Rogers’ new DNS re-direct practice foils telecommuting

It was a nightmare tech support problem for Derek Evans, as the network architect at Info-Tech Research Group struggled to figure out why his colleague could no longer connect to the corporate VPN from his home office.

Telecommuting is a normal, and typically smooth-running, practice at the London, Ont.-based consulting firm. But Evans had run into a dead-end with this problem. That’s when he had the affected analyst disconnect from the VPN and send a ping command to an address that only exists on Info-Tech’s internal server,

“I was very shocked when he sent me the results from that and he was getting replies from a real Internet IP address,” Evans says. “I started a minor panic, going through the list of possibilities in my head.”

Evans eliminated the possibilities – malware wasn’t responsible for poisoning the DNS entry, the domain registry hadn’t lapsed and been purchased by someone else, and there were no problems with the analysts’ hosts file. So the IT worker turned to Google for some answers.

“I immediately got all sorts of forum posts with people bitching about this exact issue,” he says.

Users of Rogers Communications Inc. Internet service all suffer the same symptoms. In a change of service that first surfaced July 18, the broadband ISP has been re-directing Web surfers who type in non-existent URLs to a page laden with advertising. But Rogers is returning an IP address on all false DNS requests to do so.

A screen grab of a Rogers’ page provided to a non-existent address.

As a result, Internet protocols that aren’t Web-based are being broken. Telecommuting workers are unable to connect with their office’s Microsoft Exchange e-mail servers, or file servers through a VPN.

“How many people are connecting to corporate servers from a home office, using Rogers as an ISP?” asks Mark Tauschek, senior research analyst with Info-Tech. “IT administrators across Canada are going to be figuring why this stuff isn’t working.”

Users experiencing the problem have taken to Internet blogs and forums to commiserate about the Domain Name System (DNS) re-directing practice. Many derided the change as breaking DNS, a low-level route of entry that serves as the address book of the Internet.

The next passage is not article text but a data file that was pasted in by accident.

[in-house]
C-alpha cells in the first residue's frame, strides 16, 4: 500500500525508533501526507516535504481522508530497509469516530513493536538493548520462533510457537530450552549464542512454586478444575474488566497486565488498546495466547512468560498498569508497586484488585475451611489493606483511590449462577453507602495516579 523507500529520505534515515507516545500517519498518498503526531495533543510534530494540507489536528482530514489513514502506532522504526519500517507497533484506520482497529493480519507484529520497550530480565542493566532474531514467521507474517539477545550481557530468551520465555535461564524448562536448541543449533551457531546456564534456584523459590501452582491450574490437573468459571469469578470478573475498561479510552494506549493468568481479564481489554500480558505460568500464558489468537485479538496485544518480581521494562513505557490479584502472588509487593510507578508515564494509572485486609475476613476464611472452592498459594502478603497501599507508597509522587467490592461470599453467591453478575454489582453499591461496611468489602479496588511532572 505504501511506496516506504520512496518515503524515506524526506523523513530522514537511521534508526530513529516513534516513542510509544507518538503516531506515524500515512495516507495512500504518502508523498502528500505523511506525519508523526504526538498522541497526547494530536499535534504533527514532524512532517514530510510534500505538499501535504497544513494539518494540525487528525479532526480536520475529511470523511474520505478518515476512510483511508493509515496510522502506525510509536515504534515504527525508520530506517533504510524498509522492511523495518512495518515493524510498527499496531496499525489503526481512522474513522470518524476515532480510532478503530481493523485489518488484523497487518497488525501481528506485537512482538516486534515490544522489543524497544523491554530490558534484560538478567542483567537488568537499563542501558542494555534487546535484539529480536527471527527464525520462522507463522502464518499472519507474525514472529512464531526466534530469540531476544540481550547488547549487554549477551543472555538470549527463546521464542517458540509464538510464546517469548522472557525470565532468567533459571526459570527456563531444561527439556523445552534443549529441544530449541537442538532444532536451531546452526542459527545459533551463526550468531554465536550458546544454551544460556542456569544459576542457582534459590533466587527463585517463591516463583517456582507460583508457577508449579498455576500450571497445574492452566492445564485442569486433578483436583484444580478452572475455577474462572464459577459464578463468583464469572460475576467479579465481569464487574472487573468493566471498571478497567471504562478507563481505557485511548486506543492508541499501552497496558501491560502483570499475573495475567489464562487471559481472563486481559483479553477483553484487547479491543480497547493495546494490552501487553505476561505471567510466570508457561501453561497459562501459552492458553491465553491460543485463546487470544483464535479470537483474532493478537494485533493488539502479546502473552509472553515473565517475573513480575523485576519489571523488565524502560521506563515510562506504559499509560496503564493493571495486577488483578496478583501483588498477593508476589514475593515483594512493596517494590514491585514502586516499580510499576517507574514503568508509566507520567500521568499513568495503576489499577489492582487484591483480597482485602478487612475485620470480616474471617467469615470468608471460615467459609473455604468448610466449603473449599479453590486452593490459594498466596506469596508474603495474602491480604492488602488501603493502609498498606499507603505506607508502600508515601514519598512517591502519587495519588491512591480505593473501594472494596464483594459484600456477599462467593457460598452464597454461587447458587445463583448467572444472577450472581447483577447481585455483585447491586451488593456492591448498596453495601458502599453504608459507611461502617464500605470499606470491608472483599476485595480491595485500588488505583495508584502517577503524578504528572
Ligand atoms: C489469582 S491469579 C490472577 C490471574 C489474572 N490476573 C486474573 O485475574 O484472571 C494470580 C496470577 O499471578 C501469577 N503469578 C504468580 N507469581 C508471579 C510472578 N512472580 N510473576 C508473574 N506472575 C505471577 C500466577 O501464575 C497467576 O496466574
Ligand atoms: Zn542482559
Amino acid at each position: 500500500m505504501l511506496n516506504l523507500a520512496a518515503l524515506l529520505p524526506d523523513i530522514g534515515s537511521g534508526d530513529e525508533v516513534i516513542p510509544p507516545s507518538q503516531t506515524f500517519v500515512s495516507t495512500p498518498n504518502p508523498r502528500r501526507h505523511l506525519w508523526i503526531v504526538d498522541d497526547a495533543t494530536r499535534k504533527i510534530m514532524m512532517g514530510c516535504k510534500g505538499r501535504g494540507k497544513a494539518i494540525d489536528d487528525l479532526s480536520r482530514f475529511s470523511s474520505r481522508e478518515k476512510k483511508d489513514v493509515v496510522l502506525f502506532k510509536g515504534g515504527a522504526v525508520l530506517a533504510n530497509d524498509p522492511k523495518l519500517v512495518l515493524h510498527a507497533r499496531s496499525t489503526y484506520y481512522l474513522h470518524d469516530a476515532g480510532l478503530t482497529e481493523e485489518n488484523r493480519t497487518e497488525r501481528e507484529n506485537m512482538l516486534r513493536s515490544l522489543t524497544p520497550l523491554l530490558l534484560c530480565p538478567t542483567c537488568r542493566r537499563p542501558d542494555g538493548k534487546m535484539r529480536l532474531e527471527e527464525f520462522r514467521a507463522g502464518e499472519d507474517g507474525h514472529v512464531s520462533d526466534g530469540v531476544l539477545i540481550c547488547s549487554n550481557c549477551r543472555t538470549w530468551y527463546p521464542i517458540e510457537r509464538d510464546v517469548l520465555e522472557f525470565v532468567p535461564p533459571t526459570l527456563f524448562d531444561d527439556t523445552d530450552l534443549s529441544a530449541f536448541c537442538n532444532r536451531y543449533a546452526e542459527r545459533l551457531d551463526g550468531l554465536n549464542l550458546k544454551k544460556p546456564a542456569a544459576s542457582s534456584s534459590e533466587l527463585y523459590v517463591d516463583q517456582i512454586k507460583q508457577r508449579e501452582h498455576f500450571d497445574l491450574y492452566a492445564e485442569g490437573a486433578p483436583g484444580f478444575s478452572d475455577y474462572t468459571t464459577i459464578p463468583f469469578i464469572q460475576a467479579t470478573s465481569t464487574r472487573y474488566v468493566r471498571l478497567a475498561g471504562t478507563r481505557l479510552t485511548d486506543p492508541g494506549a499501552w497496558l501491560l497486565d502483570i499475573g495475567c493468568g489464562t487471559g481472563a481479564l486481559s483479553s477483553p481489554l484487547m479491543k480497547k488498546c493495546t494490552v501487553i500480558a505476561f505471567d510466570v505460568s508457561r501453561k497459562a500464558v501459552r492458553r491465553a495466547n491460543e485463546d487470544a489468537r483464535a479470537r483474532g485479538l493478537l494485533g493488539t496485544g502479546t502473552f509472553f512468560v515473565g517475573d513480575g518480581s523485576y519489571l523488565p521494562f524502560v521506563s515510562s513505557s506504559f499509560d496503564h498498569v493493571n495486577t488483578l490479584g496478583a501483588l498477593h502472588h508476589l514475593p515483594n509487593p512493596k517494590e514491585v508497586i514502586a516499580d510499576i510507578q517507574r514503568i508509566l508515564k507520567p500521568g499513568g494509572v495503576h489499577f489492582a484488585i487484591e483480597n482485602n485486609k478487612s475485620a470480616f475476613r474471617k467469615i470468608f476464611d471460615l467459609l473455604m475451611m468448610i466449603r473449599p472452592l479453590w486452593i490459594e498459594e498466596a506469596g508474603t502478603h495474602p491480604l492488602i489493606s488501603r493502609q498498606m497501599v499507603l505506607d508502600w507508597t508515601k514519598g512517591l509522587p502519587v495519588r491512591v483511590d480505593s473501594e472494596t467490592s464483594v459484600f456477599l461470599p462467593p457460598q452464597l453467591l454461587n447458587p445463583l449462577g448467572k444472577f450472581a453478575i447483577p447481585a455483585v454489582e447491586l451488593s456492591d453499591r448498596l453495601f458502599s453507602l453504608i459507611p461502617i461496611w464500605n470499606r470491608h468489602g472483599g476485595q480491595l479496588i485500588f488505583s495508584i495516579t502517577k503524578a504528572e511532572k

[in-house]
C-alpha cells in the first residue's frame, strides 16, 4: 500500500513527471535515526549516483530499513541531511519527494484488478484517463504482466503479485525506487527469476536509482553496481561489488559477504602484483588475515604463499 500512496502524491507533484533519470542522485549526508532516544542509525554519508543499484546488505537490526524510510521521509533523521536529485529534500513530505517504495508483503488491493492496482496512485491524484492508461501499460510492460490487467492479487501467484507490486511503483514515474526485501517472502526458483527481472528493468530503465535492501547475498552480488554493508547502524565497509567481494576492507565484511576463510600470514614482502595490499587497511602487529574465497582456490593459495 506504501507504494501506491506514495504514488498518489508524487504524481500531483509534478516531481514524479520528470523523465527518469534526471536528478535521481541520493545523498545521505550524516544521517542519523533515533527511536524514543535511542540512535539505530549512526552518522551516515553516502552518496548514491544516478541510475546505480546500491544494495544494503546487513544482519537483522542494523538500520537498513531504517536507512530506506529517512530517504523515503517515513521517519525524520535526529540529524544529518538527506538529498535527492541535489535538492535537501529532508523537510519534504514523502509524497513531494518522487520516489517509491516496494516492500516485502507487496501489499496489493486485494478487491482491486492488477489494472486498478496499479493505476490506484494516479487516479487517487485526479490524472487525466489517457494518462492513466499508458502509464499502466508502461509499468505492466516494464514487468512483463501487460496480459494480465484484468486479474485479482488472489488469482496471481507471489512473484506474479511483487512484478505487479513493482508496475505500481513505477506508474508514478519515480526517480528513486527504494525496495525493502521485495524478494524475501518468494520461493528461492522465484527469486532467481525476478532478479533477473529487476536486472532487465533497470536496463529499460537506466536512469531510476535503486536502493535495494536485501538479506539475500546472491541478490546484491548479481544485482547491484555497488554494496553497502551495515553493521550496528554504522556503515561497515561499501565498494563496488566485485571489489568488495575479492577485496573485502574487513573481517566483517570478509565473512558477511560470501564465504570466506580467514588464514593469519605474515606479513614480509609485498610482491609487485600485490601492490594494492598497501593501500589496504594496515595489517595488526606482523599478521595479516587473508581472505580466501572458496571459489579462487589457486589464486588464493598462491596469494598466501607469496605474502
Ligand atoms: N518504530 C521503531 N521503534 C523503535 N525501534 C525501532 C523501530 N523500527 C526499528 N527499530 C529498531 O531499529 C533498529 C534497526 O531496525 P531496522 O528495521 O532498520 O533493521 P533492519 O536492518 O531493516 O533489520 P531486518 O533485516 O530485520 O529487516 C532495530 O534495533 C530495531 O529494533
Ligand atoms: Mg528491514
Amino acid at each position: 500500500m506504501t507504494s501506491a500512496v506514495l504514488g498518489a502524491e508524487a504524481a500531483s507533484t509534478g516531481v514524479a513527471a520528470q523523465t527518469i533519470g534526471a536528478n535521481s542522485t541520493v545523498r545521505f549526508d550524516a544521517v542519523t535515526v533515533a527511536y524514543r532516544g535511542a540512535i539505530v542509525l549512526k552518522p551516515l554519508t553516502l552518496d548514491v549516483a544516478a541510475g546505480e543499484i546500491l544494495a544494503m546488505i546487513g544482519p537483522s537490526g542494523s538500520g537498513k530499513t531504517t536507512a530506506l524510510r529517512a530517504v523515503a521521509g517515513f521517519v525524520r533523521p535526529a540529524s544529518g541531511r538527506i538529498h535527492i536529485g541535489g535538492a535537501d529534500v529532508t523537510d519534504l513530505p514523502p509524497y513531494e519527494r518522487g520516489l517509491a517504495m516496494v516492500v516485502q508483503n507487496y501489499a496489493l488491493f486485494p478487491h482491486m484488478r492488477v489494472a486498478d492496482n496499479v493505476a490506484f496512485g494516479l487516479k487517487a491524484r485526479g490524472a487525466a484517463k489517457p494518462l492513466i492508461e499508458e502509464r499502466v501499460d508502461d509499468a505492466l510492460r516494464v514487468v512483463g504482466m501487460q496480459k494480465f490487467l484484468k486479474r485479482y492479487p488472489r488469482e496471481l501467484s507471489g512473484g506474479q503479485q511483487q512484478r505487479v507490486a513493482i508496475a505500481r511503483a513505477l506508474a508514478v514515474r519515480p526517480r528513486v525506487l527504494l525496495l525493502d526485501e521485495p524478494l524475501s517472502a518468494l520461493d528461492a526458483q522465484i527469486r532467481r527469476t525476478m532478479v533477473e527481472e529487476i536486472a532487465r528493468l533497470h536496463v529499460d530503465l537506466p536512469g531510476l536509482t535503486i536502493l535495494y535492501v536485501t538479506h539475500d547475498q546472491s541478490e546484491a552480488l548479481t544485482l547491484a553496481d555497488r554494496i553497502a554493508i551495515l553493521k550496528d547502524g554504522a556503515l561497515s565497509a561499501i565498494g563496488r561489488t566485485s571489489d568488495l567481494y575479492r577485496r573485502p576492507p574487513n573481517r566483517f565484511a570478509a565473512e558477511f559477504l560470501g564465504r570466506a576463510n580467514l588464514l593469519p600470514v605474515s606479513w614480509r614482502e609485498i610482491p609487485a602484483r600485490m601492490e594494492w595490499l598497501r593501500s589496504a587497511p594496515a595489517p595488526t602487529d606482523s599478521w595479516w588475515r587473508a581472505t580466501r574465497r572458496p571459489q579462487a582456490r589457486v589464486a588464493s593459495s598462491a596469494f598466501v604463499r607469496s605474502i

“Doing this without an opt-in is just another indication of the lack of respect that Rogers has for their customers,” writes one poster at a Digital Home Forum. Another user announces “I Just canceled my Rogers Internet service.”

“There’s quite a bit of outrage going,” Tauschek says. “People are freaking out. This is just really, really bad for Rogers to be doing.”

The practice is dubbed “supported search” results by Rogers, says Nancy Cottenden, director of communications for the company.

It’s “an enhancement to our Rogers Hi-Speed product to eliminate error pages and provide helpful search results based on what a customer is looking for,” she writes in an e-mail statement.

Rogers has also been the target of much criticism from consumers in the blogosphere. Many feel it is unfair to re-direct users to an advertising page when they were seeking a specific Web page. Even incorrect sub-domains of registered public Web sites will re-direct to Rogers – for example, would return a Rogers advertising page.

The change in service is demeaning to customers, says Pat Dryburgh, a graphic designer and blogger who lives in London, Ont. Dryburgh, a Rogers’ customer, joined the chorus of complaints through his personal blog.